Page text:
• You may need to upskill rapidly on new technology to provide benefits, often researching or testing in your own time.
  • You are responsible for your own time, including holiday and sickness. It is easy to get caught up in working every day in a contract so you don’t miss out on a day’s pay, to then have your contract extended and then repeating the cycle. Before you know it, you may have worked months without any real time off. Burn out is real.


What work have you done through contracting?

I’ve been contracting since mid-2016. In that time, I’ve worked for some very well known organisations and done some fantastic things that I would never have been able to do, had I stayed in a permanent role.

Some examples:

  • Designed and delivered a complete IT infrastructure, exactly to need, while also managing the budget, managing the communication, any migration activities and then carrying out knowledge transfer to the onsite IT team.
  • Helped get people quickly working across a complicated IT organisation following a huge merger.
  • Worked on projects involving people and sites all across the world, working in virtual teams, delivering in Australia, China, India, Germany, France, UK, South Africa and North and South America
  • Designed, delivered and handed over a brand new cloud-only service to meet an immediate need.
  • Helped control licensing to save the organisation significant money every month.
  • Designed, planned and moved data centres.
  • Worked in Silicon Valley in the US to help set up the IT infrastructure in a brand new regional headquarters.


Is contracting right for you?

Where I am at the moment; contracting and running my own business, focusing on the technical rather than management, works for me, things may change in six months. That is one of the benefits of running your own business; you have flexibility.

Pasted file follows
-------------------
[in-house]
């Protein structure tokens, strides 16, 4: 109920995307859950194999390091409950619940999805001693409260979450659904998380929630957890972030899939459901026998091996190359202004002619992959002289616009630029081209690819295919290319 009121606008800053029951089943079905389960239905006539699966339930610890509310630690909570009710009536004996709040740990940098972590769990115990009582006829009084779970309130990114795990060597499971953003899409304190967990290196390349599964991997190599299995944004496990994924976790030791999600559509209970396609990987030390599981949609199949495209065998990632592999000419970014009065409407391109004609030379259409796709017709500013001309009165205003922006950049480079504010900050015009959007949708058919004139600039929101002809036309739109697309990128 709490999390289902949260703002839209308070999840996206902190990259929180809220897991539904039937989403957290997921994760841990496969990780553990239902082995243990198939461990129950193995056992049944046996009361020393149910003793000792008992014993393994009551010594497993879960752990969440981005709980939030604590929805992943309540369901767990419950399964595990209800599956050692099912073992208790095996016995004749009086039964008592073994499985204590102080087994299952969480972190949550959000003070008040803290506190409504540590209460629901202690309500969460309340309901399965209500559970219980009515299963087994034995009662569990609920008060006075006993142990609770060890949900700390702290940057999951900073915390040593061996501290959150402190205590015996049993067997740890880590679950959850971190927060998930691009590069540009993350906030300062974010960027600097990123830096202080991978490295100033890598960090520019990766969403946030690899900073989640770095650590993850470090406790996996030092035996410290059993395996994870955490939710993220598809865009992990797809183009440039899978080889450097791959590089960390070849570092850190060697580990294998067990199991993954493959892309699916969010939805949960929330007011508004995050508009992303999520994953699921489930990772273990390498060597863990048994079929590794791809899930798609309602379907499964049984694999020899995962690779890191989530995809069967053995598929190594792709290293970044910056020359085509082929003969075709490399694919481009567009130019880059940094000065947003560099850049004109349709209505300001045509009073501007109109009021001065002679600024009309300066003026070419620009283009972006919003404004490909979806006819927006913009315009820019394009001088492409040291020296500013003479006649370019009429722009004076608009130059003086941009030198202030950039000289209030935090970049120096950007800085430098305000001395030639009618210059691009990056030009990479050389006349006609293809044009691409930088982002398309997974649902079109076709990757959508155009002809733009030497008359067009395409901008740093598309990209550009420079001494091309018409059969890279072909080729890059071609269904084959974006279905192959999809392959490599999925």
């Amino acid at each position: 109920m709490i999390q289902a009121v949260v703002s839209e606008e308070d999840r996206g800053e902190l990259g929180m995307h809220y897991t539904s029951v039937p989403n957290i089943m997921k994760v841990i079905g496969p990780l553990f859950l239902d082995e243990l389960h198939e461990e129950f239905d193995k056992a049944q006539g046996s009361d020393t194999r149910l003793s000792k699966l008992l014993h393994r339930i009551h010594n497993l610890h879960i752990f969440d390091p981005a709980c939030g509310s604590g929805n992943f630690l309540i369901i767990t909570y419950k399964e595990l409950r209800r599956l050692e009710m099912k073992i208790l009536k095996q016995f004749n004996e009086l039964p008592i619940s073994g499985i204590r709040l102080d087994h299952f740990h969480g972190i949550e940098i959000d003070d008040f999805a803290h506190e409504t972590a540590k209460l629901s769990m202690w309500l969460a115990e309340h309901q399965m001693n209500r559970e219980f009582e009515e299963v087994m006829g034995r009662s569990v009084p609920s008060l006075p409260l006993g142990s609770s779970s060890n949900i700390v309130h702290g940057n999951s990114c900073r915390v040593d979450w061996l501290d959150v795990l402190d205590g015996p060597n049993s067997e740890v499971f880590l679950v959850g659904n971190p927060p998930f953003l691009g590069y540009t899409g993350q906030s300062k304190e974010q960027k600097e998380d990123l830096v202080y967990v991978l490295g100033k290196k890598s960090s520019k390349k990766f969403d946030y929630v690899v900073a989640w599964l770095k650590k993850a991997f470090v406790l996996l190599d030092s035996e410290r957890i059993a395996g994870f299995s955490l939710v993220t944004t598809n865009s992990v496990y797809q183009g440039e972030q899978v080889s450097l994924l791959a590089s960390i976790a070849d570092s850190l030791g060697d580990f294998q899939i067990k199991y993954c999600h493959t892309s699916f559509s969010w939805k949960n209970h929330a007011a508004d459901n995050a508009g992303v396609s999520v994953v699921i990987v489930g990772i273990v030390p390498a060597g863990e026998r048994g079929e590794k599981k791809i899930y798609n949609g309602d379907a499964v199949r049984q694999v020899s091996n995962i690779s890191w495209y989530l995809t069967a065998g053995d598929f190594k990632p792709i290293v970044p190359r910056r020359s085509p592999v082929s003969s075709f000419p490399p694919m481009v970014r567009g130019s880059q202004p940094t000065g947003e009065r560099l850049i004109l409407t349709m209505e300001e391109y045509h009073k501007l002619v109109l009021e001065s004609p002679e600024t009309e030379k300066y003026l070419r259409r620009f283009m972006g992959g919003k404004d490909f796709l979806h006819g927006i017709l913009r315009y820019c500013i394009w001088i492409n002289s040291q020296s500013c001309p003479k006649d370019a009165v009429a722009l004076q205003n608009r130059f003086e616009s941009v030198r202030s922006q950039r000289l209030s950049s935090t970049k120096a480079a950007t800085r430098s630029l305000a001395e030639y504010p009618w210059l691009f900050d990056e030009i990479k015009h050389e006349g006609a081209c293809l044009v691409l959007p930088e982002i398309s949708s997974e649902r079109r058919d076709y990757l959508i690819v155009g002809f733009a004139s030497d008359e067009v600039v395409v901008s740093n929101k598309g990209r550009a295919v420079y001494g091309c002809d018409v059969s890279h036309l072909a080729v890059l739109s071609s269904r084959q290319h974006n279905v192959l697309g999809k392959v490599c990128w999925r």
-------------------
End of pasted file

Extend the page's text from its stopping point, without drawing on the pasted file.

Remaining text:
On contracting, I have worked with people who have been contracting for twenty years and would never consider going back to a permanent role. I have also worked with people who have tried contracting for six months to two years who found this style of work too much and moved back to a permanent role. It can be both empowering and financially beneficial while also introducing worries about where and when your next role will be or making keeping your skills current an essential aspect of your life.

If you are interested in contracting*, you want to minimise the amount of time needed to run your business and focus on generating the cash using your skills. The best advice towards this end is, select a good accountant. I can recommend the ones I use if you operate in the UK (message me for more information) who can help with the speciality skills of running the finances and handling tax and compliance, leaving you to manage the aspects you are good at. 

(* Note: if you are operating in the UK, there are new changes planned in early 2020 which may significantly impact the tax rules around contracting, so investigate thoroughly and seek legal advice if you need to before making the move.)


Martin is an IT professional with 20+ years’ experience within IT Technical Change and running of infrastructure! As a contractor, his work covers architecture, design, project management, technical delivery, communication & training, with a focus on security and industry best practices. You can follow Martin for more tips and updates on Twitter at @mjn_it or visit mjn-it.com!